The measure flew out of the Senate, but it was not taken up in the House as the General Assembly gaveled to a close for the summer.

Meanwhile, after turning away from its initial site in Iowa’s Lee County because of flood-plain issues, Orascom officials began looking at a potential site of 318 acres between Davenport and Walcott in Scott County and indicated there still was potential interest in Illinois and in Texas.

Hoffman said a newspaper story mentioned the possibility of a special session to pass the incentive package. That special session never occurred, and no package to bring Orascom to Illinois was ever approved.

Asked if the authority ever tried to verify the claims of Orascom officials and the newspaper reports, Hoffman said it wasn’t practical.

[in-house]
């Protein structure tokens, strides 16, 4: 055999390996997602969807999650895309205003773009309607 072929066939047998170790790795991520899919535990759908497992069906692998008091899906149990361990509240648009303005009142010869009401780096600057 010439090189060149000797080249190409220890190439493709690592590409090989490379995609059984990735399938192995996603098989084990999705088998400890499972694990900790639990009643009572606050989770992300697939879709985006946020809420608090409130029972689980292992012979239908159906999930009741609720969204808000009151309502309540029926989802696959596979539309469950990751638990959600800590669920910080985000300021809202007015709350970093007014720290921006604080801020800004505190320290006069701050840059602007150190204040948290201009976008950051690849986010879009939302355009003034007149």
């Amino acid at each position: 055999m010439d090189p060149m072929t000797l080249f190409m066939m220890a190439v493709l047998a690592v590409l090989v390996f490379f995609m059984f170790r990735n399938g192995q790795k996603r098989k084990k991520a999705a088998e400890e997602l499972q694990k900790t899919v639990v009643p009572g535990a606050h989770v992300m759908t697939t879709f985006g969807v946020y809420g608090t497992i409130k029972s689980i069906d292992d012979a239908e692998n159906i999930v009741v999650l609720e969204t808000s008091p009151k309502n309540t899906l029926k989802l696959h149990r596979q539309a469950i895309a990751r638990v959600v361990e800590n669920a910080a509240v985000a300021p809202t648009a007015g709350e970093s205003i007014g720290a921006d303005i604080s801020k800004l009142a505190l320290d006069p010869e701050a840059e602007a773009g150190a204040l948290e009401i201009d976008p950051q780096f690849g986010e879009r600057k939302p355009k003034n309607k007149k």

“We’re competitors in this,” she said. “Telling them what we’re offering or them telling us what they’re offering would be like scoring a touchdown for the other team.”

Illinois effort

Iowa House Speaker Kraig Paulsen, R-Hiawatha, said the assertions by Orascom officials and the word of Iowa Economic Development representatives are proof to him that Illinois was in the running.

“I surely trust them more than the Illinois government with its history of corruption,” he said.

Although the Quinn administration never submitted a formal package to Orascom, there was a lot of behind-the-scenes work on Illinois’ part.